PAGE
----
<td>{node.prettySize}</td>
                <td>{node.extension}</td>
                <td>{node.birthTime}</td>
              </tr>
            ))}
          </tbody>
        </table>
      </div>
    </Layout>
  )
}

export const query = graphql`
  query {
    allFile {
      edges {
        node {
          relativePath
          prettySize
          extension
          birthTime(fromNow: true)
        }
      }
    }
  }
`

There are also hooks to do extra things at build time, like build your search index, etc.

Because there are already dozens of non-react plugins, it would be a shame not to piggyback off their ecosystem but the core does seem pretty well tied to react.

I tried to clone the Gatsby repository to take a look at how easy it would be to swap out react but I was working on 3G yesterday so it never completed.

It looks like I could use @aurelia/jit-html-jsdom to render an Aurelia app at build time.

@EisenbergEffect, what work is left on vNext to be able to “enhance” a pre-rendered Aurelia app?


#5

The good news is that all of vNext runs brilliantly inside of Node. So doing any kind of static generation should be very simple and fast. In terms of the generation process, it definitely would be more about how you want to tie in the data sources. I’ve heard others say good things about Gatsby, so maybe we just take inspiration from that (making sure to attribute them for their ideas).

In terms of enhancing a pre-rendered app, there are a couple of ways that you could do that:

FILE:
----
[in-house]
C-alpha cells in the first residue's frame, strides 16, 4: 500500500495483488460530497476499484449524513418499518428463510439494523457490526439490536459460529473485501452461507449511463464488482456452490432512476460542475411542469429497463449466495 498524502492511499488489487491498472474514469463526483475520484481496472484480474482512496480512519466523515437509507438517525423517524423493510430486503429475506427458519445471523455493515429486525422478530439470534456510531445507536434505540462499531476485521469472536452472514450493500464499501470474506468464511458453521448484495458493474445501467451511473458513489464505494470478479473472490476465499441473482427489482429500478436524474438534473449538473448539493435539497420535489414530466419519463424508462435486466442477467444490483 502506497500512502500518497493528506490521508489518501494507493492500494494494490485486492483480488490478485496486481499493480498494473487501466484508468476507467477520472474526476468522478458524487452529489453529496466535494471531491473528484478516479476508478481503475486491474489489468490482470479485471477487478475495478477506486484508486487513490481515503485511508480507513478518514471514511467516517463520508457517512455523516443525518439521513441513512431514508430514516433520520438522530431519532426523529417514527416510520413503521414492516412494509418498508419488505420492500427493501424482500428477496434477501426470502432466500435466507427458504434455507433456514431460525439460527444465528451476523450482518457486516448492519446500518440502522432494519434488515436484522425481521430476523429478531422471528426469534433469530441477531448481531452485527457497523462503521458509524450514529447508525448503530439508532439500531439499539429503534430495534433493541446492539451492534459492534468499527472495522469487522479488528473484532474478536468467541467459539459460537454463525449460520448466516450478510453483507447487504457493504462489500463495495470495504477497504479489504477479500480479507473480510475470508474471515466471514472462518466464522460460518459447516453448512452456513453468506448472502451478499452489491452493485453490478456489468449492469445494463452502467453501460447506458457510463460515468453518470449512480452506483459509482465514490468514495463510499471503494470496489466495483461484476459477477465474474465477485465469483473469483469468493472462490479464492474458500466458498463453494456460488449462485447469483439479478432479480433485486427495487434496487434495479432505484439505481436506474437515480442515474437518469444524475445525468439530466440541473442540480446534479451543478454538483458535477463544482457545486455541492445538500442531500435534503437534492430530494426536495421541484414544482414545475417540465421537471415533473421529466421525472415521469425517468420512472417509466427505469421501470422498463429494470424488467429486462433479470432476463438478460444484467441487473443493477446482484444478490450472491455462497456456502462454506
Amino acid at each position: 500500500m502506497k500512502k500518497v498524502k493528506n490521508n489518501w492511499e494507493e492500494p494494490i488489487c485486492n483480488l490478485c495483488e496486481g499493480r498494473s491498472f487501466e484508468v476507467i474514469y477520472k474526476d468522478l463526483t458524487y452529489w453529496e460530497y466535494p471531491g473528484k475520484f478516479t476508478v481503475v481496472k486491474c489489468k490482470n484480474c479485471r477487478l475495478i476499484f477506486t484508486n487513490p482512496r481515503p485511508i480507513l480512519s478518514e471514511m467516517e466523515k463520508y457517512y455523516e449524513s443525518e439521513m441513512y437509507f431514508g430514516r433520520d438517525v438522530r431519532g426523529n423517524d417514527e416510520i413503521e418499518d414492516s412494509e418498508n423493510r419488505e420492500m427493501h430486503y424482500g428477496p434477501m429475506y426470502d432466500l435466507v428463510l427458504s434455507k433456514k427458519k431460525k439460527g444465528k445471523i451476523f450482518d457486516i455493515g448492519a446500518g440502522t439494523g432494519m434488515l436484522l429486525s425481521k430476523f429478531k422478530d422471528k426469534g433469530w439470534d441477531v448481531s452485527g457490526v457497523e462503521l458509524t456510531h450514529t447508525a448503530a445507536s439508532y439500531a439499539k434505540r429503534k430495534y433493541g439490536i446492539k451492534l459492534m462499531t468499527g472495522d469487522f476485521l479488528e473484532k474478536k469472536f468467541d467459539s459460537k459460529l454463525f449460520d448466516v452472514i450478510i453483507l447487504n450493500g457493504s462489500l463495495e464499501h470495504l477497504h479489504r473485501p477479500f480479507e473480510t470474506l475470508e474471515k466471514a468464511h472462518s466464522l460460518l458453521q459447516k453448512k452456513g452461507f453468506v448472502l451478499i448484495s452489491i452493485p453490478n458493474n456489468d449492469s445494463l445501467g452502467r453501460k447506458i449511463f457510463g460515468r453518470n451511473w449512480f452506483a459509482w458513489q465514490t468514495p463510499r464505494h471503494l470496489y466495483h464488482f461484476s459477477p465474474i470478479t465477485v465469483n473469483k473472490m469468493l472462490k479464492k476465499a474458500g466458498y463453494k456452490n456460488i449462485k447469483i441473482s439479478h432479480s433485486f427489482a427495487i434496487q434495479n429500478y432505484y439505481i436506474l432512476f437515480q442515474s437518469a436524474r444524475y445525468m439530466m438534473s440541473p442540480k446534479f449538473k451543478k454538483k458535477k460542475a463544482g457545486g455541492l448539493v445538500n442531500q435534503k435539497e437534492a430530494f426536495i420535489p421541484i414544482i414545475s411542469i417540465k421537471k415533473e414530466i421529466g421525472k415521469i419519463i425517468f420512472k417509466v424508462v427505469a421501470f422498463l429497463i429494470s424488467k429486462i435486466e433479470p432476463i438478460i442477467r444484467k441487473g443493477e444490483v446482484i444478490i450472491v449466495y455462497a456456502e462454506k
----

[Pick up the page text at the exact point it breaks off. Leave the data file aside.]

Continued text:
• If your static site only renders the host aurelia elements (not all their inner views), then you can use progressive enhancement to light those up at runtime.
  • If your static site attempts to “run” Aurelia at static site generation time and actually render out all the views for the components along with evaluating their binding expressions and writing them to the DOM, then you would need the “pick up and continue” feature to let Aurelia take control of the already existing components once it landed in the browser.

Neither of these is exactly ready yet in vNext, in terms of the browser. Progressive enhancement shouldn’t be too difficult to add as it’s just a special scenario for the root component of JIT-mode vNext app. The “pick up and continue” is a bit more complicated depending on what approach is taken. The easy way, and what most frameworks do, is just to re-render the app again on the client side, swapping out the server-rendered bits for the client-rendered bits when they are ready. Usually there’s some input event caching and re-targeting that are done as part of that as well.

@fkleuver is our tech lead on vNext and he’s been working a lot on the templating runtime lately, so he probably has the best feel for how much work would go into each of these. We’ve done it for vCurrent already, and since vNext is superior in so many ways, I can’t imagine it being a terrible amount of work. For the browser-continue work, we could probably re-use most of our vCurrent library, just fixing it up to use the vNext APIs.